Control of Nematodes and Black Weevils in Plantains

How to Cite

Román, J., Oramas, D., Green, J., & Torres, A. (1983). Control of Nematodes and Black Weevils in Plantains. The Journal of Agriculture of the University of Puerto Rico, 67(3), 270–277.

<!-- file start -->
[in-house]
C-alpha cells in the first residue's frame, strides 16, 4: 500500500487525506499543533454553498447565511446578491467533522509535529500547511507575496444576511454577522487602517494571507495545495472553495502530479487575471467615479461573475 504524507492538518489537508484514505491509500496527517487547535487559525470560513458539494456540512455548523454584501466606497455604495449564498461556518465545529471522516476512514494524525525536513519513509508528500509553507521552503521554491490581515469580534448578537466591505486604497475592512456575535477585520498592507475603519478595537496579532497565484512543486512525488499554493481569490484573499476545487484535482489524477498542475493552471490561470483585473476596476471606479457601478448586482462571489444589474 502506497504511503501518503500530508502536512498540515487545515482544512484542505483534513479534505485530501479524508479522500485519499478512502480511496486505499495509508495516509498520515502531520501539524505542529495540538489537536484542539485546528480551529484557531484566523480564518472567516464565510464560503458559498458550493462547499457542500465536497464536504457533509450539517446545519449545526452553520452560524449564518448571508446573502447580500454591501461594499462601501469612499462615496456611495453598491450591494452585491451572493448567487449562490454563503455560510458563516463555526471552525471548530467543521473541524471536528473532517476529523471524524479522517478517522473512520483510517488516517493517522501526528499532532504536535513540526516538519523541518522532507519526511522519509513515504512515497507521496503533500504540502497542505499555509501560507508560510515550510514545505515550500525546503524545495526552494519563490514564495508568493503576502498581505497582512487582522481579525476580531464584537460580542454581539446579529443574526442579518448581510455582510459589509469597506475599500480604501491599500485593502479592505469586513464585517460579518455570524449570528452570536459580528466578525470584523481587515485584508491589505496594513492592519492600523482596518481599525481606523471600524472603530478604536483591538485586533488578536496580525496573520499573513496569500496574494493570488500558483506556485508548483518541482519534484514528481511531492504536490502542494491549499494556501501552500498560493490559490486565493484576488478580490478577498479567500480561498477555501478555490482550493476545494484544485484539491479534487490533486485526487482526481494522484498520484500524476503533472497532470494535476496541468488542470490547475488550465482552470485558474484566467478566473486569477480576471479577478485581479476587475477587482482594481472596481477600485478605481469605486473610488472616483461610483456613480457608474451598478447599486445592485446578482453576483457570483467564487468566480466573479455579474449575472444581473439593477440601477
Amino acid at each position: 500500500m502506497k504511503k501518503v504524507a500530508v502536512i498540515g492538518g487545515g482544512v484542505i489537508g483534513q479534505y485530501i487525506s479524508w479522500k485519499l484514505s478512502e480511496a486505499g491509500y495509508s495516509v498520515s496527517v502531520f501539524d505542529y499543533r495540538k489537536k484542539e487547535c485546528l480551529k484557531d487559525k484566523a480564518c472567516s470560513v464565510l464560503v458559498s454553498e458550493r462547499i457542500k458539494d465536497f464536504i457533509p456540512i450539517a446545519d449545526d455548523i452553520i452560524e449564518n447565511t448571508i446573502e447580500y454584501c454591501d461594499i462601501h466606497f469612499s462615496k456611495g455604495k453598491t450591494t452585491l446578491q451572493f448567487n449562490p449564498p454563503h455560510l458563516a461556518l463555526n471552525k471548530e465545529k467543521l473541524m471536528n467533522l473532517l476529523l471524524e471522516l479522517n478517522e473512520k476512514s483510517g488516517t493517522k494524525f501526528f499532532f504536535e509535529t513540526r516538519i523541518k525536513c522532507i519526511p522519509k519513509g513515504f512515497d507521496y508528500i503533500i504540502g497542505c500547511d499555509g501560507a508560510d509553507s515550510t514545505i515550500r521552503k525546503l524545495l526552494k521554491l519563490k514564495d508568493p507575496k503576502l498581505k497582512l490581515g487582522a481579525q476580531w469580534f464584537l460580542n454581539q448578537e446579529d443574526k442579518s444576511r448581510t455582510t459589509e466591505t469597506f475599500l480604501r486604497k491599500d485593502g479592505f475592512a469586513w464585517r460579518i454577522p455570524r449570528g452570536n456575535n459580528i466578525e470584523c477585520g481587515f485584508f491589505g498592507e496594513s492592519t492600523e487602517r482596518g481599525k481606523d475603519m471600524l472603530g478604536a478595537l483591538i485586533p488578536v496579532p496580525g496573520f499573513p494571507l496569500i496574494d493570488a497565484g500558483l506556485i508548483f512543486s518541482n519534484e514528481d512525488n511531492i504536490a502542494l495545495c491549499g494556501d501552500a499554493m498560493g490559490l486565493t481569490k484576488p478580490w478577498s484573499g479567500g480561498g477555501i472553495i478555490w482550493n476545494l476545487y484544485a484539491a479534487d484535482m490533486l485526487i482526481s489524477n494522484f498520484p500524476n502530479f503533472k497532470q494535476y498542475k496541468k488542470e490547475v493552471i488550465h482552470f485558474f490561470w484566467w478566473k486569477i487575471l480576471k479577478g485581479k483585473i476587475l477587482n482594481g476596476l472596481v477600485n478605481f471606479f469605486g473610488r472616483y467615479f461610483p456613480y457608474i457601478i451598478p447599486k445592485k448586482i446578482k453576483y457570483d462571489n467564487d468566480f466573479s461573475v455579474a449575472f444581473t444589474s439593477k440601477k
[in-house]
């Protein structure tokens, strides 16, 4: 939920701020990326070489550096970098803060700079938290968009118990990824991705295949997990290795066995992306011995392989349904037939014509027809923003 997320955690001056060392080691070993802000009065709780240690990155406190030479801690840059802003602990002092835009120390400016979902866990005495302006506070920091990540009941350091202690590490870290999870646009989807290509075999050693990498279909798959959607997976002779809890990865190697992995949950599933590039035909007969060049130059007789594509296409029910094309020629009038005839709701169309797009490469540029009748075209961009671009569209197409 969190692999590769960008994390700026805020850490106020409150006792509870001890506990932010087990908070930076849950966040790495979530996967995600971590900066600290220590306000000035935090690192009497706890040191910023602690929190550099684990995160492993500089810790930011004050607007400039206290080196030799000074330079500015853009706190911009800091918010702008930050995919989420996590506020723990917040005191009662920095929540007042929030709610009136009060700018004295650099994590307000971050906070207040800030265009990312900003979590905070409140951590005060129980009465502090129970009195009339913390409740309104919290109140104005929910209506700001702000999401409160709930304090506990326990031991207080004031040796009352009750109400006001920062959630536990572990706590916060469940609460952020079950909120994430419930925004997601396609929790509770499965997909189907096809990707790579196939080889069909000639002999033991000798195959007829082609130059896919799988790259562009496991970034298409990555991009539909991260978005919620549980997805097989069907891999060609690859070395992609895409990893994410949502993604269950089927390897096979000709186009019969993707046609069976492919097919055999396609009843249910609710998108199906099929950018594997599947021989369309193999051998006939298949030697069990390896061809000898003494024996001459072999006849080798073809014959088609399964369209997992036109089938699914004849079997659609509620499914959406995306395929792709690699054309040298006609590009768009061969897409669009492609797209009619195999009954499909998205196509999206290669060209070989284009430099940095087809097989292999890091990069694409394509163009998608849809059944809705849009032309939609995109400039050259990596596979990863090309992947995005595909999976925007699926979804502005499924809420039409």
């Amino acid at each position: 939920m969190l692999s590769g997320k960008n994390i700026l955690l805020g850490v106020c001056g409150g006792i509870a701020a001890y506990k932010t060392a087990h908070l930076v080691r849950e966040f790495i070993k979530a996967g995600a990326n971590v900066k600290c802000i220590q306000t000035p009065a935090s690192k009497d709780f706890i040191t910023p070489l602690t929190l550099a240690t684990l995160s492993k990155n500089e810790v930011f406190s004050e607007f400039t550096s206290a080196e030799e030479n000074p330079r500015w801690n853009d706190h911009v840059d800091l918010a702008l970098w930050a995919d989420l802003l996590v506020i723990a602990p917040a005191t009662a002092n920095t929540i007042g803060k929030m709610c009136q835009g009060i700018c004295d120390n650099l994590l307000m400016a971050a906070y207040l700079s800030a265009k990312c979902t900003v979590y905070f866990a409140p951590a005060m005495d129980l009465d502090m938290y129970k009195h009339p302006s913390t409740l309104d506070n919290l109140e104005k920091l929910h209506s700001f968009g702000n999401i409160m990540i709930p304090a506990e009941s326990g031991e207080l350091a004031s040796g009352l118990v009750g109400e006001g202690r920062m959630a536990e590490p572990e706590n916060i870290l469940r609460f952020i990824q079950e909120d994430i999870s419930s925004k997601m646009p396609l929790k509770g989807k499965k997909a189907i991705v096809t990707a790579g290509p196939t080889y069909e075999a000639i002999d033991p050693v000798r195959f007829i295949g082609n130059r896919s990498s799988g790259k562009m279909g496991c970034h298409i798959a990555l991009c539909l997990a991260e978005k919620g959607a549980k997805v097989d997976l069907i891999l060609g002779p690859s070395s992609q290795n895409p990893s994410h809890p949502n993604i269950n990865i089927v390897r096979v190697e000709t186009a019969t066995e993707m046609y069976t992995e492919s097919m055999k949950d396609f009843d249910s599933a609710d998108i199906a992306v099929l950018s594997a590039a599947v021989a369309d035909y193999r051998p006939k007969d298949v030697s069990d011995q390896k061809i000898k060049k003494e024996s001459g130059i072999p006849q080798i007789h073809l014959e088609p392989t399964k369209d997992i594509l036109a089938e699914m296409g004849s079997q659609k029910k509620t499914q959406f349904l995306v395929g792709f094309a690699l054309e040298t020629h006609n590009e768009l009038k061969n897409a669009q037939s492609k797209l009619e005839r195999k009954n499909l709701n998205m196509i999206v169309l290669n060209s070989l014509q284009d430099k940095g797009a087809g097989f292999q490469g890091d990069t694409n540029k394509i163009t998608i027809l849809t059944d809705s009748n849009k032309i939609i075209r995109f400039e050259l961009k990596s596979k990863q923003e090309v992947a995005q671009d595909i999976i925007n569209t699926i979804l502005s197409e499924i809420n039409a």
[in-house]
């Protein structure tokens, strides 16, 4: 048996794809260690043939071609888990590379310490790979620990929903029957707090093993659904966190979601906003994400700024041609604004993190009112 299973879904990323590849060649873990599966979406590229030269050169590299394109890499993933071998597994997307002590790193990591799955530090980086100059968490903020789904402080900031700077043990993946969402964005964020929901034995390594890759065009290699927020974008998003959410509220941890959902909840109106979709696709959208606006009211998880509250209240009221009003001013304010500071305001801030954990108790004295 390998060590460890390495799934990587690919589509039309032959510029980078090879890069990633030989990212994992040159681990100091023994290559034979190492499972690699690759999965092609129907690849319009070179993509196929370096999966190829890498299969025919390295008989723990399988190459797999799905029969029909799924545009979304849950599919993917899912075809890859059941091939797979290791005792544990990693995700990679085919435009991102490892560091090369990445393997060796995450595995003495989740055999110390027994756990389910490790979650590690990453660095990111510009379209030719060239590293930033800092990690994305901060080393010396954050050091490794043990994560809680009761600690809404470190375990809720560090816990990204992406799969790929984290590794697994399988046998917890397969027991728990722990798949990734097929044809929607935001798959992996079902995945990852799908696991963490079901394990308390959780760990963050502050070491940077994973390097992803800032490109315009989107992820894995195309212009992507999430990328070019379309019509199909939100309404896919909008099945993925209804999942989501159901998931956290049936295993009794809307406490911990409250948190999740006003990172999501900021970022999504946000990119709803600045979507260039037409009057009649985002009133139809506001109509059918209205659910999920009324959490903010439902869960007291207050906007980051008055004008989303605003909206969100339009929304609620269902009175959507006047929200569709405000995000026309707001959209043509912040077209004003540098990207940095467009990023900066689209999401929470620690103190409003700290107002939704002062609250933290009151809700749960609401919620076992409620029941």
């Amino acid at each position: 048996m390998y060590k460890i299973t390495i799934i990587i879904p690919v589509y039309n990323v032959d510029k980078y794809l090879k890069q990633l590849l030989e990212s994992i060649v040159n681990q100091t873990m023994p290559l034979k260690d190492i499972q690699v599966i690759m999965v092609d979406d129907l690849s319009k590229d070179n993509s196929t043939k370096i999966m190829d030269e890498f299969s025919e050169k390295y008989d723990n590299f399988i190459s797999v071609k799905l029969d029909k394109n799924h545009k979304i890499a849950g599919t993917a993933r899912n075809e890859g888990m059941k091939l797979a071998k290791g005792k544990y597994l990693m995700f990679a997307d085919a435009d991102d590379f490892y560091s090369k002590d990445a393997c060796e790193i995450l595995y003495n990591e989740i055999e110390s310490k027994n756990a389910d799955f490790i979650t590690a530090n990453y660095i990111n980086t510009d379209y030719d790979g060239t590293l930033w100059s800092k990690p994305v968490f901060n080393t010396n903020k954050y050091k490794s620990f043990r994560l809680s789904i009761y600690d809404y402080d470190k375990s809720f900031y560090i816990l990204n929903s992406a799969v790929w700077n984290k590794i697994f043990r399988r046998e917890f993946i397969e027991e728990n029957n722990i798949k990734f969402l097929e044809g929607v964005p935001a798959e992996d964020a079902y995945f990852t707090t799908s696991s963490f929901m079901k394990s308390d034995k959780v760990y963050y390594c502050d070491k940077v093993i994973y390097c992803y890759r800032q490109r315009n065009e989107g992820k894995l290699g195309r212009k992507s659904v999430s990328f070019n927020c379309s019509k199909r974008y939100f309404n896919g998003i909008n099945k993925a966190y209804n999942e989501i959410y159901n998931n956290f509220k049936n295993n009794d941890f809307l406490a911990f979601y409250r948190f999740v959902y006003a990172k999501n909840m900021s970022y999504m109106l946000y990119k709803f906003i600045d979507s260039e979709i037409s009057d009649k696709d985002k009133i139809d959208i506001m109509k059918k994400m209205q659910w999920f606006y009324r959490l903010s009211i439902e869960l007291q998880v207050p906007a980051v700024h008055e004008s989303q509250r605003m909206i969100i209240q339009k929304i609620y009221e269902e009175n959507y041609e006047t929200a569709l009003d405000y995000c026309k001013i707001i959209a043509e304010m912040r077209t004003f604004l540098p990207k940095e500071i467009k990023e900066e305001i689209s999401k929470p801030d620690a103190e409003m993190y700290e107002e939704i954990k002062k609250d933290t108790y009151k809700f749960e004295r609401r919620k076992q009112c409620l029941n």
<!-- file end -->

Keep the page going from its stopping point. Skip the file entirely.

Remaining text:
The burrowing nematode, Radopholus similis, and the black weevil, Cosmopolites sordidus, are the most important economic pests of plantain, Musa acuminata x M. balbisiana, AAB, in Puerto Rico. Research carried out by this Station has demonstrated that chemical control of nematodes increases plantain production and the useful life of the plantation. Similar results have not been obtained with the black weevil even when research has been conducted toward this goal. Several nematicide-insecticides for the control of both pests have been tested. At the Fortuna Substation five pesticides were evaluated: Carbofuran 5G and 10G, Fensulfothion 15G, Ethoprop 10G, and Aldicarb 10G. Carbofuran 5G was evaluated at the rate of 42 g/plant applied every 4 months. The other pesticides were evaluated at 56 g/plant applied every 6 months. At the Corozal Substation Aldicarb 10G was evaluated at 4 doses (10, 15, 30, 45 g/plant) applied every 4 and 6 months. Carbofuran 10G at 56 g/plant applied every 6 months was included for comparison. At the Fortuna Substation, where only one crop was harvested with no significant differences in yields, the majority of the pesticide treatments controlled the nematodes. The black weevil was controlled only with Aldicarb, Ethoprop, and Fensulfothion. At Corozal, where two crops were harvested, all treatments were significantly better than the control; with the control of nematodes and weevils there was an increase in yield and suckers. The most effective doses and frequencies for the control of both pests were Aldicarb 10G at the rate of 30 and 45 g/plant applied every 4 months and at 30 g applied every 6 months.


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